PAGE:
5. Discussion

As findings from the surveys indicate, a large proportion of Norwegian municipalities are already working with green public procurement (GPP). Today’s practices of GPP involving freight services have been presented above and the results indicate potential for further refining of the practices. Part two of our research question is «how should GPP practices be developed further to accelerate sustainability transitions in freight transport? This section starts with a brief overview of the most important issues recognised through the analyses as a basis for the following discussion, which also relates to other studies within the same field.
According to the results, factors such as political decisions, strategies, requirements, capacity/budget, competence, and methods for monitoring/follow-up are the most prominent issues in public procurements of goods and services for accelerating the transition towards a more sustainable freight transport. These issues are important for both public procurers and freight service providers, but in different ways.
Political decisions and strategies are identified as the most prominent reasons for municipalities to work with GPP in this sample. However, there are differences between the larger and smaller municipalities, where the smaller tend to be lagging behind regarding the implementation of GPP. One reason for not implementing the GPP in smaller municipalities could be related to the lack of competence and personal interest. Statements from interviews point to personal interest as often being essential when prioritizing different tasks if public procurements is one of several responsibilities of the respondent. In contrast, the larger municipalities can work with GPP in a more professional way, since they often have designated procurement departments, in line with studies where professionalism and knowledge are mentioned as success criteria in GPP [28].
It is worth noting that a large administration is not mandatory to succeed with GPP. One possibility for empowering the smaller municipalities and enhancing their involvement in GPP could be to increase their access to resources or more efficient use of existing resources, e.g., through inter-municipal collaboration in procurement processes. Some of the municipalities already use networks on a local and/or regional level as a source for acquiring information about low emission solutions and delivery alternatives. Enhanced collaboration through such networks could help smaller municipalities to increase their competency for implementation of GPP. As understood in [16,29], enhancing knowledge through transfer it between actors is important, especially in smaller municipalities. Easy access to or already acquired competence about GPP probably facilitates its inclusion in daily routines. Capacity can also be related to access of vehicles running on alternative fuels. This is mentioned by both freight service providers and small municipalities. Access to appropriate vehicles and corresponding fuelling/charging stations is crucial for succeeding with transitioning of the freight transport.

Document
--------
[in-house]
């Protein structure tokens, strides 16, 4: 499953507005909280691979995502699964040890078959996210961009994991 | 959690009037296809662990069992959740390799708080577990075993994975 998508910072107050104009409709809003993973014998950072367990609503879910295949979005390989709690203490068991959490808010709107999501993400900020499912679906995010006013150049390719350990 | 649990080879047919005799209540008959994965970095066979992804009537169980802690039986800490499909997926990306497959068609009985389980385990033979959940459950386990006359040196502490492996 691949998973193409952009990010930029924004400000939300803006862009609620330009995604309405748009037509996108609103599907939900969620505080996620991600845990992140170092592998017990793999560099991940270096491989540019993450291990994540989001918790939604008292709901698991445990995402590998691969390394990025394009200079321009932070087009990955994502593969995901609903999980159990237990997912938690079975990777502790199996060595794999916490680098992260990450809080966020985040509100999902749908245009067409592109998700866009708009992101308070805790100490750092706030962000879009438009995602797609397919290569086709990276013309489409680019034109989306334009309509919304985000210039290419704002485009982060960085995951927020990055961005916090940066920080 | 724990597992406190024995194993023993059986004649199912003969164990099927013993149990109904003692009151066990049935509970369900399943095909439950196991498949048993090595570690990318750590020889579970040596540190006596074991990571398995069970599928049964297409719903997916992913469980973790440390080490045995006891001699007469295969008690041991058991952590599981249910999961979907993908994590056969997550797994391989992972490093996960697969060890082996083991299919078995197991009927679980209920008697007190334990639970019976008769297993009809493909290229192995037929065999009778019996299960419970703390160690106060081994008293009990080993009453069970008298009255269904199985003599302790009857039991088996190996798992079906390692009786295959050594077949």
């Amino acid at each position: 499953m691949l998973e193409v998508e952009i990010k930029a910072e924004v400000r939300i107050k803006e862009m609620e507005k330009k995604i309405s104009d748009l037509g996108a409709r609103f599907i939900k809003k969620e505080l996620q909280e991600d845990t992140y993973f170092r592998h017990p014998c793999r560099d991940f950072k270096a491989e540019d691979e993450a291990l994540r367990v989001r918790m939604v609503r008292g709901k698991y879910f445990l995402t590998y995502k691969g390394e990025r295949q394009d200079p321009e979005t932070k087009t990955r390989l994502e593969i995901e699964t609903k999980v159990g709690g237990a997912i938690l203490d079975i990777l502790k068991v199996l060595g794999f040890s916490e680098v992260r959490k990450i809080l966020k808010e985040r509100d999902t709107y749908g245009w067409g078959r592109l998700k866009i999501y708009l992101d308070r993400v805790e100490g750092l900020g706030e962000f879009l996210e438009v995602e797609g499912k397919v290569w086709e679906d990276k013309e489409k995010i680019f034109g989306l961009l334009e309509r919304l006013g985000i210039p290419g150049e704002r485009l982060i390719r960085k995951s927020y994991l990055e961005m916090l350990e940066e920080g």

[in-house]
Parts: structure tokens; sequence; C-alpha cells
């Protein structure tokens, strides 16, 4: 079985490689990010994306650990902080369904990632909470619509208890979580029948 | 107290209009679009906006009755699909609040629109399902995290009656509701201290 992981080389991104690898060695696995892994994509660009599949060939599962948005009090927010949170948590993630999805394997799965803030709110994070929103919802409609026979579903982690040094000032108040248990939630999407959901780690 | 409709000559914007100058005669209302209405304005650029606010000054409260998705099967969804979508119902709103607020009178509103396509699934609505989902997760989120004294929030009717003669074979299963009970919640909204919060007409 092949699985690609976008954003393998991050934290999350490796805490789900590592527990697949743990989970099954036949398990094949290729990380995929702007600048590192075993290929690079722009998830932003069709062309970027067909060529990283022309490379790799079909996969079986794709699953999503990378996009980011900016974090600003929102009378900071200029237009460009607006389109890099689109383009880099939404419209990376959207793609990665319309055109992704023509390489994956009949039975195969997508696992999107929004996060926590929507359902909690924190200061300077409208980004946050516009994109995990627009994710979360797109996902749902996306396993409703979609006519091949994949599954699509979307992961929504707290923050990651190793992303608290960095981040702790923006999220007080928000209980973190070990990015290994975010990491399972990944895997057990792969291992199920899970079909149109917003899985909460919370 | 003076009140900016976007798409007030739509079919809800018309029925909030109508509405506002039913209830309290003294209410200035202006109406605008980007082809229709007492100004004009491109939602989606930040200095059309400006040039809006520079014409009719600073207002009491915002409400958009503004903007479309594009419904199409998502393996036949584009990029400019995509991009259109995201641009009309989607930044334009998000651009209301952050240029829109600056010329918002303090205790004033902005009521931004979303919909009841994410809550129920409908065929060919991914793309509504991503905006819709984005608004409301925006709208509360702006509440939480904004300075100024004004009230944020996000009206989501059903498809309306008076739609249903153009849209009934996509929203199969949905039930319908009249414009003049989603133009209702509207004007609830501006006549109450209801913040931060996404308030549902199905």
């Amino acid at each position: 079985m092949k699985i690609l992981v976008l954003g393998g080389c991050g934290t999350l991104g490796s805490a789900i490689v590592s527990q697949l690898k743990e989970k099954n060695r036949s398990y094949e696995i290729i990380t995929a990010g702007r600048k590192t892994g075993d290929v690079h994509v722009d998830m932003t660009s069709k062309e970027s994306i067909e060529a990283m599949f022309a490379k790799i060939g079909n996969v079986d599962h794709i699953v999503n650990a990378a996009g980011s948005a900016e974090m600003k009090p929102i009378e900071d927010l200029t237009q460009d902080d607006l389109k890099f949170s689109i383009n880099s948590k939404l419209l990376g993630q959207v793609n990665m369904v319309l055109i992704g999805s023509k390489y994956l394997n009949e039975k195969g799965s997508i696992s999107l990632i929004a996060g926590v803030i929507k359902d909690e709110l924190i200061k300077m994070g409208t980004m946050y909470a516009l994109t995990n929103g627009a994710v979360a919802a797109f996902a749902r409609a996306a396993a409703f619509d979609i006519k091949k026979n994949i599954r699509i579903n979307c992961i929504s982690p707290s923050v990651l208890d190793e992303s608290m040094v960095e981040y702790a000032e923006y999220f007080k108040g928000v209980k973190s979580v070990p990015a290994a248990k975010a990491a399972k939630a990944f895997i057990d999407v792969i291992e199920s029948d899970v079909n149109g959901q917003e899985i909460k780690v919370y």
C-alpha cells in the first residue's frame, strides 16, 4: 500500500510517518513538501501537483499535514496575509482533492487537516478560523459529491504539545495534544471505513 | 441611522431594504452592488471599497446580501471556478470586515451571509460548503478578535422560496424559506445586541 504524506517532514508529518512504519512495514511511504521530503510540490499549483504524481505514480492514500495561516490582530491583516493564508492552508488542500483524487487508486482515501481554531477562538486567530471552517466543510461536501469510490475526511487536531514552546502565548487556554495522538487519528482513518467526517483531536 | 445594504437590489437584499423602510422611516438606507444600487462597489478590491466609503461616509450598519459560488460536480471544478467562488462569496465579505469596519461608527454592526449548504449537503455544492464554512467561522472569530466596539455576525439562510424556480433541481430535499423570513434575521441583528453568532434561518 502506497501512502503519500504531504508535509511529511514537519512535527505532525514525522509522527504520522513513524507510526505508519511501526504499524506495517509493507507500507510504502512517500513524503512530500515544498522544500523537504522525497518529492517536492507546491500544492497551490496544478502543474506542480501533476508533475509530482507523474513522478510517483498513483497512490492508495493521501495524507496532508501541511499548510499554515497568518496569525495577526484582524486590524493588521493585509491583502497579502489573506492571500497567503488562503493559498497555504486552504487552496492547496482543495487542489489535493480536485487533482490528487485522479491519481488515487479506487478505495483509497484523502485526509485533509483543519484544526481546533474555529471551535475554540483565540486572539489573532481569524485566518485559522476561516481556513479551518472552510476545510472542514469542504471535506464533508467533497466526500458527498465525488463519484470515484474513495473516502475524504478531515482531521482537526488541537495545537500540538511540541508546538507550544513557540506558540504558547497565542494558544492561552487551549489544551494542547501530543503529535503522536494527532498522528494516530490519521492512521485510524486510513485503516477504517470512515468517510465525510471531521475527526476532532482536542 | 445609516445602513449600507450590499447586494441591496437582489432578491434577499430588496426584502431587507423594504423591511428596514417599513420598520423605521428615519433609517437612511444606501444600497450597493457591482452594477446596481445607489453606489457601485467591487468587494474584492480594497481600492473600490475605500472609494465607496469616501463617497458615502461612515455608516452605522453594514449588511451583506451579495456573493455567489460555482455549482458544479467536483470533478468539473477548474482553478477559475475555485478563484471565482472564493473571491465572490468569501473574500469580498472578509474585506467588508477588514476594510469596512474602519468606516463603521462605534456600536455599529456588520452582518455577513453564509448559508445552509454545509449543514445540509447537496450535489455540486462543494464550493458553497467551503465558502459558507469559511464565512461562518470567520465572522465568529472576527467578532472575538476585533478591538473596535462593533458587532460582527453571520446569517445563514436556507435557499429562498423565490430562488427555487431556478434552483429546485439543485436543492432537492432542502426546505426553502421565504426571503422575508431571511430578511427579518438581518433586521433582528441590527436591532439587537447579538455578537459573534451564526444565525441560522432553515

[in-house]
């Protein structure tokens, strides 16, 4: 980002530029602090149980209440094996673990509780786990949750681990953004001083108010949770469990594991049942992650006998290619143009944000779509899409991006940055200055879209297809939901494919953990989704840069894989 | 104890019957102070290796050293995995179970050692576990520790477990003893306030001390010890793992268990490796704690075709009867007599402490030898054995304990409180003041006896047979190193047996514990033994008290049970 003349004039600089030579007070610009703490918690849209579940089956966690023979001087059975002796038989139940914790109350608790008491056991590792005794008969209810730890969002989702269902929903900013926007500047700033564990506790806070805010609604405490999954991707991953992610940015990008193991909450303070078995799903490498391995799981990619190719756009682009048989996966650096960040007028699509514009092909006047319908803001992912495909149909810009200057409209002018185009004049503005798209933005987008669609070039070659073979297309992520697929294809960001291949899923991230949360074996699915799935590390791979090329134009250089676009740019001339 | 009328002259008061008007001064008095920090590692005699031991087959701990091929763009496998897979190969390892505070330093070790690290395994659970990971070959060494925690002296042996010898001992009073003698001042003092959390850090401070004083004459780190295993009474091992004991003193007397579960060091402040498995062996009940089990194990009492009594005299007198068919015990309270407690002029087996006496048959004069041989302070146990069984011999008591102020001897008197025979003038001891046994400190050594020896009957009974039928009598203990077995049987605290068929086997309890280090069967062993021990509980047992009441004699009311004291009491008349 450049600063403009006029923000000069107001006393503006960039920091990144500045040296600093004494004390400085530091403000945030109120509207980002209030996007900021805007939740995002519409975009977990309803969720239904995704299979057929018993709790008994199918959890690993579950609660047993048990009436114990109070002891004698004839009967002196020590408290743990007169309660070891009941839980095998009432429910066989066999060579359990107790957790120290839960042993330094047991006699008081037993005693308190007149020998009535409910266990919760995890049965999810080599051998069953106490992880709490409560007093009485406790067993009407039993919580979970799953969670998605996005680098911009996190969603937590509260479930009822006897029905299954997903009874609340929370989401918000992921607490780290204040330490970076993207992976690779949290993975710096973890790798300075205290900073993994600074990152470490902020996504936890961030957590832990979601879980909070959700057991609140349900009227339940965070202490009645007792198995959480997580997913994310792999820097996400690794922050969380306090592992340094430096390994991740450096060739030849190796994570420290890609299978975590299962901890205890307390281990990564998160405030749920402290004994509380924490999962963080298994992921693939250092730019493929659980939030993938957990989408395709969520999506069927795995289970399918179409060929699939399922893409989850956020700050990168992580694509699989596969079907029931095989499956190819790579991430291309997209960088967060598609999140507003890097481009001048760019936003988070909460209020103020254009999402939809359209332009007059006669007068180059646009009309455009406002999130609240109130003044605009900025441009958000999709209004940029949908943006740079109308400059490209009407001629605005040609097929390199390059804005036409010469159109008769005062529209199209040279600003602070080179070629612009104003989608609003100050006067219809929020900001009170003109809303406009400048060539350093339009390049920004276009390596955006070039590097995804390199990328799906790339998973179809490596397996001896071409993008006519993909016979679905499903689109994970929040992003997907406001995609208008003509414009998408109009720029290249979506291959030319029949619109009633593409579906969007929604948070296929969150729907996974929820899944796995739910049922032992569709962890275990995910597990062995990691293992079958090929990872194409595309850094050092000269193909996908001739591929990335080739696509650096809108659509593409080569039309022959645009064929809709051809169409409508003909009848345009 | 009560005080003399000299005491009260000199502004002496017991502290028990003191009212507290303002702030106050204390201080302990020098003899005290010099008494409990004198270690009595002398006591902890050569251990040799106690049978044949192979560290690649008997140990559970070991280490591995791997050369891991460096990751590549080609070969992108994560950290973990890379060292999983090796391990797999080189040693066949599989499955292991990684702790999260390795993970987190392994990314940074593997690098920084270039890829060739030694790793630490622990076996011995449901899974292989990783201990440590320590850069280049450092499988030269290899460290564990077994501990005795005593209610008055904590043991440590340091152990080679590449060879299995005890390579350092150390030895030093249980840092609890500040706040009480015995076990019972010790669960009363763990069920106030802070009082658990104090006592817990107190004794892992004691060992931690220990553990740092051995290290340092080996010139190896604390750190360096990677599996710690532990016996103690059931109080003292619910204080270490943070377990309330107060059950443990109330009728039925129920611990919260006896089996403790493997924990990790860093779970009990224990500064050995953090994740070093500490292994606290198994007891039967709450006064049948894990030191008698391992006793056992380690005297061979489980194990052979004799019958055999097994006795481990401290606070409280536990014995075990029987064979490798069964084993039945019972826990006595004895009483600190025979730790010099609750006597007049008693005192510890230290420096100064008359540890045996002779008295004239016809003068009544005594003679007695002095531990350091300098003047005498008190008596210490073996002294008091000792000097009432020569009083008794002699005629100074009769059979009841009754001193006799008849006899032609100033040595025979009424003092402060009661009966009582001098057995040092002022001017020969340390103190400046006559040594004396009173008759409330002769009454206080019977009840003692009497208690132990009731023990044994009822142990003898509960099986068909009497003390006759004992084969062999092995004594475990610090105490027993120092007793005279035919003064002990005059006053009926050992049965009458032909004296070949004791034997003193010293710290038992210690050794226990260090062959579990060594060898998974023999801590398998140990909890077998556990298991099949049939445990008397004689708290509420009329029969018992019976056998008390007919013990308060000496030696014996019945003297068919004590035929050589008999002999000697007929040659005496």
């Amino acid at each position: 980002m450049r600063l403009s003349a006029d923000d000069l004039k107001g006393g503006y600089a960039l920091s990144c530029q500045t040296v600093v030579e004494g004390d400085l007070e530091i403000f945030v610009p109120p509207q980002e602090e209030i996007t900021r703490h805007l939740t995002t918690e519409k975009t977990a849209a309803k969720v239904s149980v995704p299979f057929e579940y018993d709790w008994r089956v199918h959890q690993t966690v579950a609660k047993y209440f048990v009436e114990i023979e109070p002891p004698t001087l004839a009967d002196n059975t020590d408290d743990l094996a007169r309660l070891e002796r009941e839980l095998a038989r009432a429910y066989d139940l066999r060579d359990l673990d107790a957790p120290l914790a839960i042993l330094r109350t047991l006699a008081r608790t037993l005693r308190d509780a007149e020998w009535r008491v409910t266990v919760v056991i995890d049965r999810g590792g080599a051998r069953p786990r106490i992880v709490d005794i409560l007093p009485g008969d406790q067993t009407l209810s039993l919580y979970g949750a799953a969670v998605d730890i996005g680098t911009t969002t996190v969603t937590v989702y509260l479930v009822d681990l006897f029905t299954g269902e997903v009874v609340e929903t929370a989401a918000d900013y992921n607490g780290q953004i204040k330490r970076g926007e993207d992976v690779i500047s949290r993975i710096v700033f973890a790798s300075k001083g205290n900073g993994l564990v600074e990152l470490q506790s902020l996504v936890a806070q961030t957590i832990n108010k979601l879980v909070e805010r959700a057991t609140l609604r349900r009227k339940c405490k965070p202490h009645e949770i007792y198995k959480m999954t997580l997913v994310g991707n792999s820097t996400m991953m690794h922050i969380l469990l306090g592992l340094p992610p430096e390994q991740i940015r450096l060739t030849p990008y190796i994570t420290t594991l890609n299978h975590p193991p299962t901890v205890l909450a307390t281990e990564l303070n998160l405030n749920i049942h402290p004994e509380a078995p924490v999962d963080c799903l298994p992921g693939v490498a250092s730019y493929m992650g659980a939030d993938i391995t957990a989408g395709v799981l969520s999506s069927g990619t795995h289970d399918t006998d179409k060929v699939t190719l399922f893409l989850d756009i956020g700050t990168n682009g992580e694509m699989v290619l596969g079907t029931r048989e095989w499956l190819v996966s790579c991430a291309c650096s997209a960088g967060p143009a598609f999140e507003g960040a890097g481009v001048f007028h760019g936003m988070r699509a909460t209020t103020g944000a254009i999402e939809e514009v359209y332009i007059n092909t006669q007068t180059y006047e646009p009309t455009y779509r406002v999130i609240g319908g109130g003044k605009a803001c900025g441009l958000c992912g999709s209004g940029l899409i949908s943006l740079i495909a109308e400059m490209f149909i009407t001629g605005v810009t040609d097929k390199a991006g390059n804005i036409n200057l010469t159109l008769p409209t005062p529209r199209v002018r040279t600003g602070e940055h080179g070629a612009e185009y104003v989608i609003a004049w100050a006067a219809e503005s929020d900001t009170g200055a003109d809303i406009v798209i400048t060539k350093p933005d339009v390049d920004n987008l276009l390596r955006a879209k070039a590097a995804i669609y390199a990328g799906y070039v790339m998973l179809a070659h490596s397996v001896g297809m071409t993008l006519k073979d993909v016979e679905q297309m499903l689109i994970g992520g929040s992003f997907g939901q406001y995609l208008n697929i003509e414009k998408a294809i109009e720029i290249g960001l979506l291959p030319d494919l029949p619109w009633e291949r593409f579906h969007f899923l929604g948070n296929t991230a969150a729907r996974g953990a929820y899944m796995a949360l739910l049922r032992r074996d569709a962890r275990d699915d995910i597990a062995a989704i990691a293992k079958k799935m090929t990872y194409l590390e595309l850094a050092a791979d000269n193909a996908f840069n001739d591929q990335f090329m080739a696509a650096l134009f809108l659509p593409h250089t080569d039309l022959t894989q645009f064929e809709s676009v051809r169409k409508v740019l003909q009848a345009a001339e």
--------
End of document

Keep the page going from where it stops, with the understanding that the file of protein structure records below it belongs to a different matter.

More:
In addition, our results highlight the importance of dialogue between the freight industry and municipalities for enhancing procurers’ knowledge about new solutions and alternatives. At the same time, the procurers indicate that there is room for improvement when it comes to the freight service providers’ knowledge of legislation and support schemes. Utilising the dialogue between procurers and the freight industry to provide suppliers with information about legislation and support schemes could be worth exploring.
An active strategy is not merely important for municipalities. Setting strategies and aiming to achieve them requires generating requirements that both encourage and force freight service providers to develop solutions for meeting the requirements. Although the results here have shown that economic incentives are the most important parameter for freight service providers, findings from the in-depth interviews show that the freight service providers working for the public sector have the most ambitious goals for delivering low or zero emission solutions. This may not only be due to the orientation in the market affecting internal strategies, but also due to internal budgets and fleet sizes which reflect the capacity of the companies in terms of both financial and administrational capacity. To become an early adopter freight service provider, they need financial resources, just as municipalities. Requirements for low or zero emission vehicles may therefore favour larger freight service providers already in possession of adequate vehicles. Investments on new technologies or dealing with the risks involved for ordering new vehicles are easier to face for larger freight providers.